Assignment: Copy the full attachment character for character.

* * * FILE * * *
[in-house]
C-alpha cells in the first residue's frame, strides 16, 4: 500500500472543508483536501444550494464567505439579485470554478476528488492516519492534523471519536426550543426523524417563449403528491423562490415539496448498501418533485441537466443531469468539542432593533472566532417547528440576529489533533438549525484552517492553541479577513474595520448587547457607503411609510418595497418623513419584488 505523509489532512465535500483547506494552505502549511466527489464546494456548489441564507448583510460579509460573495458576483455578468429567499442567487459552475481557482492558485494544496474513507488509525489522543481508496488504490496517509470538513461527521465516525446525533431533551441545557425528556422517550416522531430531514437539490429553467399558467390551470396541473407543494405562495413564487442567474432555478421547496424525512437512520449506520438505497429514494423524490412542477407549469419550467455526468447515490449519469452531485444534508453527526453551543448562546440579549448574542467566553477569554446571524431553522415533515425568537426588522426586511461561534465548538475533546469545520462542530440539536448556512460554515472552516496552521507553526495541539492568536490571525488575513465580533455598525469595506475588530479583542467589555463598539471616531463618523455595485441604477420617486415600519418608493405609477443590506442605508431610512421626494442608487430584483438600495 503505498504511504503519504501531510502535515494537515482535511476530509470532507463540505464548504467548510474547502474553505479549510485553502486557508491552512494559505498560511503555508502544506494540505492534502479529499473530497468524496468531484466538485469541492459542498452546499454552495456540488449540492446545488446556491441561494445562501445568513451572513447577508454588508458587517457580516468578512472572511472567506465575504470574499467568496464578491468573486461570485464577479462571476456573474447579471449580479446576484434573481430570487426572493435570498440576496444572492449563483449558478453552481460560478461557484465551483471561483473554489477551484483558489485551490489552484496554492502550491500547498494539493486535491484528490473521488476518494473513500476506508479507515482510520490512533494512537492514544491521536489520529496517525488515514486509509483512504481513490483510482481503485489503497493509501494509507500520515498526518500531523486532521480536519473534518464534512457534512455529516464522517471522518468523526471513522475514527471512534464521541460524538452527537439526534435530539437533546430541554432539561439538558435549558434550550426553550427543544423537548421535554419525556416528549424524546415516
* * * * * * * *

[in-house]
C-alpha cells in the first residue's frame, strides 16, 4: 500500500472543508483536501444550494464567505439579485470554478476528488492516519492534523471519536426550543426523524417563449403528491423562490415539496448498501418533485441537466443531469468539542432593533472566532417547528440576529489533533438549525484552517492553541479577513474595520448587547457607503411609510418595497418623513419584488 505523509489532512465535500483547506494552505502549511466527489464546494456548489441564507448583510460579509460573495458576483455578468429567499442567487459552475481557482492558485494544496474513507488509525489522543481508496488504490496517509470538513461527521465516525446525533431533551441545557425528556422517550416522531430531514437539490429553467399558467390551470396541473407543494405562495413564487442567474432555478421547496424525512437512520449506520438505497429514494423524490412542477407549469419550467455526468447515490449519469452531485444534508453527526453551543448562546440579549448574542467566553477569554446571524431553522415533515425568537426588522426586511461561534465548538475533546469545520462542530440539536448556512460554515472552516496552521507553526495541539492568536490571525488575513465580533455598525469595506475588530479583542467589555463598539471616531463618523455595485441604477420617486415600519418608493405609477443590506442605508431610512421626494442608487430584483438600495 503505498504511504503519504501531510502535515494537515482535511476530509470532507463540505464548504467548510474547502474553505479549510485553502486557508491552512494559505498560511503555508502544506494540505492534502479529499473530497468524496468531484466538485469541492459542498452546499454552495456540488449540492446545488446556491441561494445562501445568513451572513447577508454588508458587517457580516468578512472572511472567506465575504470574499467568496464578491468573486461570485464577479462571476456573474447579471449580479446576484434573481430570487426572493435570498440576496444572492449563483449558478453552481460560478461557484465551483471561483473554489477551484483558489485551490489552484496554492502550491500547498494539493486535491484528490473521488476518494473513500476506508479507515482510520490512533494512537492514544491521536489520529496517525488515514486509509483512504481513490483510482481503485489503497493509501494509507500520515498526518500531523486532521480536519473534518464534512457534512455529516464522517471522518468523526471513522475514527471512534464521541460524538452527537439526534435530539437533546430541554432539561439538558435549558434550550426553550427543544423537548421535554419525556416528549424524546415516